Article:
pupil and teacher experimenting

More than 400 contributions to digital education competition for young Europeans

By submitting digital education projects related to Science, Technology, Engineering and Math (STEM) topics, over 700 young people from across Europe participated in the SciChallenge competition. 12 winning projects have been selected, following the jury and online ratings.

While the demand for skills in science, technology, engineering and mathematics (STEM) is increasing, enrolment rates in STEM-based degree programs remain low in many European countries. Addressing this issue, the EU project SciChallenge was launched to encourage young people (age 10-20) to self-produce digital, scientific education material to be used by other young people. The long term goal was to make education and careers in STEM more attractive.

700 participants from 28 countries

The contest attracted more than 700 participants from 28 countries. Together, they created over 400 projects that gathered more than 4 million views and 20 000 likes on YouTube and Slideshare during January–May 2017. There was an almost even distribution among 10-14 and 15-20 year olds. This also holds true for the gender distribution, 56 % female and 43 % male, showing that the competition was attractive for girls as well as boys.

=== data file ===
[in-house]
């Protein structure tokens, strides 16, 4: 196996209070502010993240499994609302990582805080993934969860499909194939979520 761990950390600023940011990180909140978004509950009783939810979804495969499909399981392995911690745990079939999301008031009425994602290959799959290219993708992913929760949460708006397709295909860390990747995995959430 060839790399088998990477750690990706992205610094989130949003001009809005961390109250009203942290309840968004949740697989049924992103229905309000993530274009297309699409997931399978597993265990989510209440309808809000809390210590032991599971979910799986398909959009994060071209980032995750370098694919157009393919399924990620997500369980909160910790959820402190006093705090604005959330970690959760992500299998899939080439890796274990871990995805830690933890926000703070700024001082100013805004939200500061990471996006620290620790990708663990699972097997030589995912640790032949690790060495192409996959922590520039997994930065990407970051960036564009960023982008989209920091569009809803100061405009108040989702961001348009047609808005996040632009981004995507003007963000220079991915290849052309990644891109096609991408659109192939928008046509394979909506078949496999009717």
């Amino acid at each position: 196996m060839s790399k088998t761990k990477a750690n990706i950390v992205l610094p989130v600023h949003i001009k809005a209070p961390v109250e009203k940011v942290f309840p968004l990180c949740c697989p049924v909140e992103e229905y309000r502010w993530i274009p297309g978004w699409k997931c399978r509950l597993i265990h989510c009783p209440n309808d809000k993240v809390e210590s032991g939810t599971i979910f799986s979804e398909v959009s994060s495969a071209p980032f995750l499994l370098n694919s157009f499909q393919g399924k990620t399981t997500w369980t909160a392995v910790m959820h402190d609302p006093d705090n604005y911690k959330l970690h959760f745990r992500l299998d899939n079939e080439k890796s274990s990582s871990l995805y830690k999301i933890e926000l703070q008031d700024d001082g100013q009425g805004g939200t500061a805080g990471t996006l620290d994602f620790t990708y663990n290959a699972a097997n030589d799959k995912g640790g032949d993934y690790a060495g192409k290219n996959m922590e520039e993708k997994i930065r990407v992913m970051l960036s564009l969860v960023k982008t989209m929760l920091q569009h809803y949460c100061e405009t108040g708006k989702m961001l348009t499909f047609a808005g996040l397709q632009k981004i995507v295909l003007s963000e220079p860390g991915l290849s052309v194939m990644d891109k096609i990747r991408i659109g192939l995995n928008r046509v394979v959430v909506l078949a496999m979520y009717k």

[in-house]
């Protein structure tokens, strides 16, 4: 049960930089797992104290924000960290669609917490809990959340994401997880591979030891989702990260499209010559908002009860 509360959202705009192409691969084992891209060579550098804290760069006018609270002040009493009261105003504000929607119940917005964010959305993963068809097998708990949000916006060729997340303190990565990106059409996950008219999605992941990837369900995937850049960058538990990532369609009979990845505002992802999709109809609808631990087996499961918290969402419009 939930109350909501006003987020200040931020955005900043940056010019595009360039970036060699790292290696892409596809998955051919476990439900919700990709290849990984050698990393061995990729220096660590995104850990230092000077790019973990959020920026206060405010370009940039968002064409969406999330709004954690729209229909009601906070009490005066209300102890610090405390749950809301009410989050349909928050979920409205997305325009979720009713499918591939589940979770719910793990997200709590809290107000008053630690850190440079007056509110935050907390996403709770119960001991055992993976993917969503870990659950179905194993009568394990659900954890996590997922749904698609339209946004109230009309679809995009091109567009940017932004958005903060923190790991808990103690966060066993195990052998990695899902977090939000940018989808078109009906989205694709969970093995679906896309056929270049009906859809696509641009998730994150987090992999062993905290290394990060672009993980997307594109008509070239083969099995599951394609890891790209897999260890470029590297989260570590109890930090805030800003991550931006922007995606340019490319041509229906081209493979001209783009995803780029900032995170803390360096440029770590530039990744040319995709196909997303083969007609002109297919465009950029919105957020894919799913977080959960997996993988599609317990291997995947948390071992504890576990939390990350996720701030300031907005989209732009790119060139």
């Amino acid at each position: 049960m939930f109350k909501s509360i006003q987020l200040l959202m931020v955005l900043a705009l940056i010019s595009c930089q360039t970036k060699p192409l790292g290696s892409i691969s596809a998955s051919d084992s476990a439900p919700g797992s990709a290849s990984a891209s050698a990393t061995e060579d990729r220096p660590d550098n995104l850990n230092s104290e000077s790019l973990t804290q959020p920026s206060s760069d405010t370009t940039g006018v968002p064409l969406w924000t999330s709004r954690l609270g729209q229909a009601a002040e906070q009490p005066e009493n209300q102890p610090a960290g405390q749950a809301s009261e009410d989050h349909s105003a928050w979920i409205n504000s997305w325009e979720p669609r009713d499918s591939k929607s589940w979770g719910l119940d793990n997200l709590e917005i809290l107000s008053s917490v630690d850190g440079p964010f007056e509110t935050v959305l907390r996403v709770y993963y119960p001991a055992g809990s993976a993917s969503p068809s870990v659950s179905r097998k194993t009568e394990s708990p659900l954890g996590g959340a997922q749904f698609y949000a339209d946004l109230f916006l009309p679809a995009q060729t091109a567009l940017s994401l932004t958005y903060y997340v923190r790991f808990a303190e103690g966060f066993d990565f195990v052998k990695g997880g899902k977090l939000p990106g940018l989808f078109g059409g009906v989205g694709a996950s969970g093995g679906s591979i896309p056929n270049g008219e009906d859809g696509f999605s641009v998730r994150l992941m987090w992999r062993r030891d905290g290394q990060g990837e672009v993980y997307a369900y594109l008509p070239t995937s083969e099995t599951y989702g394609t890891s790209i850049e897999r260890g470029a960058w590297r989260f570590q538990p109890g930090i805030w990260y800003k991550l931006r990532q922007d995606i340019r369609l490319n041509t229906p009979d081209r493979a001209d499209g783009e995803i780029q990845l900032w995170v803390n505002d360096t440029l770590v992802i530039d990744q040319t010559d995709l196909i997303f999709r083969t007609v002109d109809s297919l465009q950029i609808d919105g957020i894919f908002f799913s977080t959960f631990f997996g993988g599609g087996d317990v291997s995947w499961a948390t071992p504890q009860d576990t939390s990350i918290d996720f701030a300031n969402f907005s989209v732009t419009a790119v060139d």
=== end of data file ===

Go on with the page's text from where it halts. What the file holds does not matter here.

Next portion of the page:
Most of the projects addressed the Open STEM Topic, followed by the topics Clean Water, Health, Climate Change, Biodiversity and Robotics. The award event, where SciChallenge trophies were handed over to 12 winning projects, was held at the University of Vienna and joined by over 600 attendees.

The major responsibility of Linnaeus University, as part of the project consortium, has been to lead the work-package that elaborated the SciChallenge concept that is based on social media, user-generated content and STEM contests. The consortium consists of nine organizations from eight European countries.

Increase the motivation of pre-university students

– For me personally, it was a pleasure to work with leading scientists in Europe on increasing the motivation of pre-university students for STEM education and careers. For Linnaeus University, it was very important to be part of a Horizon 2020 Research and Innovation Programme. The competition is extremely high, SciChallenge being among those 4 per cent of project proposals that was retained for this specific funding topic, says Sabri Pllana, Project Manager at Linnaeus University.

The SciChallenge project was successfully implemented and currently the consortium is busy providing the final documentation to the EU funding organization. The experience gained in SciChallenge will serve the university well in our future research endeavours, concludes Sabri Pllana.